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September 21, 2017

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Bordeaux's expensive 'first growth' wines enjoy long-term aura

The "first growth" wines of Bordeaux have sustained an aura about them for more than 150 years. That aura seems to justify very high prices, especially in vintages when Robert Parker and other noted critics score the wines highly.

Given this column aims to be as much about wine education as wine appreciation, it's worth reflecting on these prestigious wines. A chance to taste a range of "first growth" reds occurred in Hong Kong, courtesy of the Bordeaux Wine Investment company.

Where did the term "first growth" come from? France was scheduled to host a major world's fair, or "exposition universelle," in Paris in 1855. Visitors were expected from around the world and Emperor Napoleon III wanted to showcase the best French wine.

He requested a classification system for France's best Bordeaux wines, so in 1855 a list of the top-ranked wines, named the grand crus classe's or great classified growths appeared.

Several thousand different wine houses (chateaux) were producing wine in Bordeaux, so to be classified in this group would be highly prestigious.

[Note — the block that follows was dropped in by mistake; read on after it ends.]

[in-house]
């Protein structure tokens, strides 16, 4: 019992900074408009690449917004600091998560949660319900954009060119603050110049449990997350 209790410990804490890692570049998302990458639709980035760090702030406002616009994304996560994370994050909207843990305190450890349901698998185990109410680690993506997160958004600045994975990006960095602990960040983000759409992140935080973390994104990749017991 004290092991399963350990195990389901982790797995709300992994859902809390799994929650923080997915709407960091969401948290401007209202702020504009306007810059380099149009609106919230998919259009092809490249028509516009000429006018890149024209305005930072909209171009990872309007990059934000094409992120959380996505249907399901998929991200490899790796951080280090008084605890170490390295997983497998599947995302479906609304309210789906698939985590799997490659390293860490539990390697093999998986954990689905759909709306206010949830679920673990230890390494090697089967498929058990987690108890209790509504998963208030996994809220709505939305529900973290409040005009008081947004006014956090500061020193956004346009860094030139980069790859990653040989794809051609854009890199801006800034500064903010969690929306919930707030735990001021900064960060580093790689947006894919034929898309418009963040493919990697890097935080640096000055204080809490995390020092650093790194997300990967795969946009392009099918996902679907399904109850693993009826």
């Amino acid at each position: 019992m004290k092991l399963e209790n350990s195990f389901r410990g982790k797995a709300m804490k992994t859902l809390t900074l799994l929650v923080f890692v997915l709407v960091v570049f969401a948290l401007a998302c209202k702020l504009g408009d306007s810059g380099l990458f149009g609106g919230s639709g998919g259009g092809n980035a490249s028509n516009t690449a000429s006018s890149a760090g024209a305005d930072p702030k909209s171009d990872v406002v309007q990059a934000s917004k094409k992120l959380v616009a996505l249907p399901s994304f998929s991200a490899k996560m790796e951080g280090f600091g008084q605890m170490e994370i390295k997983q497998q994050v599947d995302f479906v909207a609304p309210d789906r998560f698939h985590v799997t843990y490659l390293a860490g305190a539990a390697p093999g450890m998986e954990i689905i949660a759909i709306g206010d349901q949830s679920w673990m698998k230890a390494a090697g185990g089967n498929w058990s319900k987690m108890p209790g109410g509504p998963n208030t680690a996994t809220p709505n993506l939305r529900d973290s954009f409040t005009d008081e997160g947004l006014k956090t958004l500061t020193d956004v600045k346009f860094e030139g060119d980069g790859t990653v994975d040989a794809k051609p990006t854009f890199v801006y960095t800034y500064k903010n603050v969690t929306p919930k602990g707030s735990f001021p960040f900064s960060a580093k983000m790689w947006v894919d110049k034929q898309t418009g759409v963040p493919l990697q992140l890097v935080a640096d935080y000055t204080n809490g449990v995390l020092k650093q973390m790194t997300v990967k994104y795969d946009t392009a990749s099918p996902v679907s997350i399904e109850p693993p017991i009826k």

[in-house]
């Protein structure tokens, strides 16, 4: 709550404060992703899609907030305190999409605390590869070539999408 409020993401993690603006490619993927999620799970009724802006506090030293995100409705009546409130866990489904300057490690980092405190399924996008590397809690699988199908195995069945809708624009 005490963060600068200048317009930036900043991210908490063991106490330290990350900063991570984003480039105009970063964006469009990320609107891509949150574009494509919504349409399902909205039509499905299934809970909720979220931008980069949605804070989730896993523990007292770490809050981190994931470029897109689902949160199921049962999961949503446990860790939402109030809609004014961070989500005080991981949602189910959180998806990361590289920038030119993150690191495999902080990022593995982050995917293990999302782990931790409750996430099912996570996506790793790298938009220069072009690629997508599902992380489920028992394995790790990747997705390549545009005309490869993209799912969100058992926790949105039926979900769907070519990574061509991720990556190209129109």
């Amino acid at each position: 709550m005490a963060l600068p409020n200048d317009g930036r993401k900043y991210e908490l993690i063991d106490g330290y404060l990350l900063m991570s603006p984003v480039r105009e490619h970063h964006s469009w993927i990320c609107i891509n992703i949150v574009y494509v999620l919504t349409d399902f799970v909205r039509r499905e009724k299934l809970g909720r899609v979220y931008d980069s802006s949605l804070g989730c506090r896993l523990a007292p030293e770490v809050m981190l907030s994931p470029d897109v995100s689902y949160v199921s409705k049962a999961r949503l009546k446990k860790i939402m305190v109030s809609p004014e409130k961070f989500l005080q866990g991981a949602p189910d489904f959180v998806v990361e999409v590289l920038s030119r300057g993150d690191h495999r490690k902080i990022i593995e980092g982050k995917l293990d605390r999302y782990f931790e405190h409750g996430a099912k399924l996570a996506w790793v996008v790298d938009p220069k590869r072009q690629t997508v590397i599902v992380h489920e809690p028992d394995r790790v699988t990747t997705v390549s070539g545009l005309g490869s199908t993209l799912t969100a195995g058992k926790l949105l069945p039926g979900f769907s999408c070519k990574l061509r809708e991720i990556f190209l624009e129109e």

Wines were ranked in importance from first to fifth growths (crus). The best of the best were given the highest rank of premier cru, or first growth.

Only four wines — Chateau Latour, Chateau Lafite Rothschild, Chateau Margaux and Chateau Haut-Brion — were named as first growths.

This 1855 list of the best of the best remained unchanged for more than a 100 years until Mouton Rothschild was included in 1973, after decades of relentless lobbying by its powerful owner, Baron Philippe de Rothschild.

My tasting began with a 2001 Mouton Rothschild. It smelled of raspberries and cherries and had soft tannins, with good length. This is a wine that creates joy in one's mouth.

Next was a 1992 Latour, a wine one should rejoice about in having the chance to taste. It smelled of high quality soy sauce and had soft, slightly chalky tannins, and soft fruit.

A 1982 Haut-Brion was the highlight of the evening. That year was an exceptional vintage. This wine had aromas of thyme and rosemary, and tasted of tobacco, ripe plums and leather. In the mouth it had an ethereal quality that created a sense of bliss. Easily one of the finest wines I have ever tasted.

The 1982 Margaux that followed was disappointing, probably because of a slight taint caused by a faulty cork. The wine, though ripe, tasted slightly sour. While still attractive, it had a blowsy quality one sees in an over-dressed person of mature years trying to look young.


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